Charles Dickens

'How is he now, sir?' she said.

'Who?' cried Jonas, raising his head, and staring at her.

'To be sure!' returned the matron with a smile and a curtsey. 'What am I thinking of! You wasn't here, sir, when he was took so strange. I never see a poor dear creetur took so strange in all my life, except a patient much about the same age, as I once nussed, which his calling was the custom-'us, and his name was Mrs Harris's own father, as pleasant a singer, Mr Chuzzlewit, as ever you heerd, with a voice like a Jew's-harp in the bass notes, that it took six men to hold at sech times, foaming frightful.'

'Chuffey, eh?' said Jonas carelessly, seeing that she went up to the old, clerk, and looked at him. 'Ha!'

'The creetur's head's so hot,' said Mrs Gamp, 'that you might heat a flat-iron at it. And no wonder I am sure, considerin' the things he said!'

'Said!' cried Jonas. 'What did he say?'

Mrs Gamp laid her hand upon her heart, to put some check upon its palpitations, and turning up her eyes replied in a faint voice:

'The awfulest things, Mr Chuzzlewit, as ever I heerd! Which Mrs Harris's father never spoke a word when took so, some does and some don't, except sayin' when he come round, "Where is Sairey Gamp?" But raly, sir, when Mr Chuffey comes to ask who's lyin' dead upstairs, and--'

'Who's lying dead upstairs!' repeated Jonas, standing aghast.

Mrs Gamp nodded, made as if she were swallowing, and went on.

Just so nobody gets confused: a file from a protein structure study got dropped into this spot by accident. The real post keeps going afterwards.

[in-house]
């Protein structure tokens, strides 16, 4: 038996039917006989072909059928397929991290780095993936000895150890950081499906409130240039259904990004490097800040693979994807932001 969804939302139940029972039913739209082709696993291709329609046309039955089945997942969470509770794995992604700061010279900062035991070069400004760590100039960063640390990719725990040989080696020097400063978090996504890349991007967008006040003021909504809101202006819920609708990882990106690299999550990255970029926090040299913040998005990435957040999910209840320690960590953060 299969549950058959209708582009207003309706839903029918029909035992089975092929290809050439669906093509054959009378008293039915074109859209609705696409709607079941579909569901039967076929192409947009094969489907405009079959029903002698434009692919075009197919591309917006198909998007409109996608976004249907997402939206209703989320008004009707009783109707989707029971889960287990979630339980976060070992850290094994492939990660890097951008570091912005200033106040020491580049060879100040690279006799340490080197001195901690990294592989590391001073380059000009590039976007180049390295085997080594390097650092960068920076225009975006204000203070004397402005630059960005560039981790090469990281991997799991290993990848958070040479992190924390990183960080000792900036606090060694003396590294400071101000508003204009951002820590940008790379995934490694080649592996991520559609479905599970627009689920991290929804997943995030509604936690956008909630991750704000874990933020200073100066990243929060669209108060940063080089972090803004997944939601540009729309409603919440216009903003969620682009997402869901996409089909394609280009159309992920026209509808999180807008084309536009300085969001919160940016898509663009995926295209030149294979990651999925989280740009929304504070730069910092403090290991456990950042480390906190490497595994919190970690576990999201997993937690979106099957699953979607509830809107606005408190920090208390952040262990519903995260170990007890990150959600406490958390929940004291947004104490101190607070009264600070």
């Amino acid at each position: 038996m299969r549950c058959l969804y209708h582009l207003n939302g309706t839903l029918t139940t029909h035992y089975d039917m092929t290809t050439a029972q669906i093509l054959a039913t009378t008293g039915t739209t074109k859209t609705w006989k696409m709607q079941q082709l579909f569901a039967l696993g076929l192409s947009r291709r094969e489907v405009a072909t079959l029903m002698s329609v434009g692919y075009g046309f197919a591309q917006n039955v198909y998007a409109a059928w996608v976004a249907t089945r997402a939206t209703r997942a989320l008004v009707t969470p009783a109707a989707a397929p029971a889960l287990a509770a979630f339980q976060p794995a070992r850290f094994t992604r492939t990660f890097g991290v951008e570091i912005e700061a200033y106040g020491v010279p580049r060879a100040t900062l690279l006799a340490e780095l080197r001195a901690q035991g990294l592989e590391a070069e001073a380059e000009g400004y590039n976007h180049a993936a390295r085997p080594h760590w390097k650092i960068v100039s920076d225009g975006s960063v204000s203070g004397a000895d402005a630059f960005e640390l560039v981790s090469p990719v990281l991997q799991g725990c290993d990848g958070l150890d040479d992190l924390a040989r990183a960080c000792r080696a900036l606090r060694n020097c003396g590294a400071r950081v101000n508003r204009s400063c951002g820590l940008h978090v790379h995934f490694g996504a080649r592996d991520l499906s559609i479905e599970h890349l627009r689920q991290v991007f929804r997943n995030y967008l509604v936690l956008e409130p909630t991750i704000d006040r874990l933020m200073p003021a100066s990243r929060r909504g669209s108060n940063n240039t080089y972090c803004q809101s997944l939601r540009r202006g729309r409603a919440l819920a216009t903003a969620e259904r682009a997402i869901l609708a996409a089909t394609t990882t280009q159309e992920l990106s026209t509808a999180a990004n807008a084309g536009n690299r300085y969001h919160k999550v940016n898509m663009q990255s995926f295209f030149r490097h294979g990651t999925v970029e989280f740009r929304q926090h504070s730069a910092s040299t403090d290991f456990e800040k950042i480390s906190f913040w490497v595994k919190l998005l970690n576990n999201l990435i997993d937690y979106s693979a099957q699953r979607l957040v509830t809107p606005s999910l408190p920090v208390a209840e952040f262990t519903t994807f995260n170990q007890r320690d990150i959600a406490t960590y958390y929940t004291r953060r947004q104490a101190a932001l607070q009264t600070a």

'Who's lying dead upstairs; sech was his Bible language; and where was Mr Chuzzlewit as had the only son; and when he goes upstairs a- looking in the beds and wandering about the rooms, and comes down again a-whisperin' softly to his-self about foul play and that; it gives me sech a turn, I don't deny it, Mr Chuzzlewit, that I never could have kep myself up but for a little drain o' spirits, which I seldom touches, but could always wish to know where to find, if so dispoged, never knowin' wot may happen next, the world bein' so uncertain.'

'Why, the old fool's mad!' cried Jonas, much disturbed.

'That's my opinion, sir,' said Mrs Gamp, 'and I will not deceive you. I believe as Mr Chuffey, sir, rekwires attention (if I may make so bold), and should not have his liberty to wex and worrit your sweet lady as he does.'

'Why, who minds what he says?' retorted Jonas.

'Still he is worritin' sir,' said Mrs Gamp. 'No one don't mind him, but he IS a ill conwenience.'

'Ecod you're right,' said Jonas, looking doubtfully at the subject of this conversation. 'I have half a mind to shut him up.'

Mrs Gamp rubbed her hands, and smiled, and shook her head, and sniffed expressively, as scenting a job.

'Could you--could you take care of such an idiot, now, in some spare room upstairs?' asked Jonas.

'Me and a friend of mine, one off, one on, could do it, Mr Chuzzlewit,' replied the nurse; 'our charges not bein' high, but wishin' they was lower, and allowance made considerin' not strangers. Me and Betsey Prig, sir, would undertake Mr Chuffey reasonable,' said Mrs Gamp, looking at him with her head on one side, as if he had been a piece of goods, for which she was driving a bargain; 'and give every satigefaction. Betsey Prig has nussed a many lunacies, and well she knows their ways, which puttin' 'em right close afore the fire, when fractious, is the certainest and most compoging.'

While Mrs Gamp discoursed to this effect, Jonas was walking up and down the room again, glancing covertly at the old clerk, as he did so. He now made a stop, and said:

'I must look after him, I suppose, or I may have him doing some mischief. What say you?'

'Nothin' more likely!' Mrs Gamp replied. 'As well I have experienged, I do assure you, sir.'

'Well! Look after him for the present, and--let me see--three days from this time let the other woman come here, and we'll see if we can make a bargain of it. About nine or ten o'clock at night, say. Keep your eye upon him in the meanwhile, and don't talk about it. He's as mad as a March hare!'

'Madder!' cried Mrs Gamp.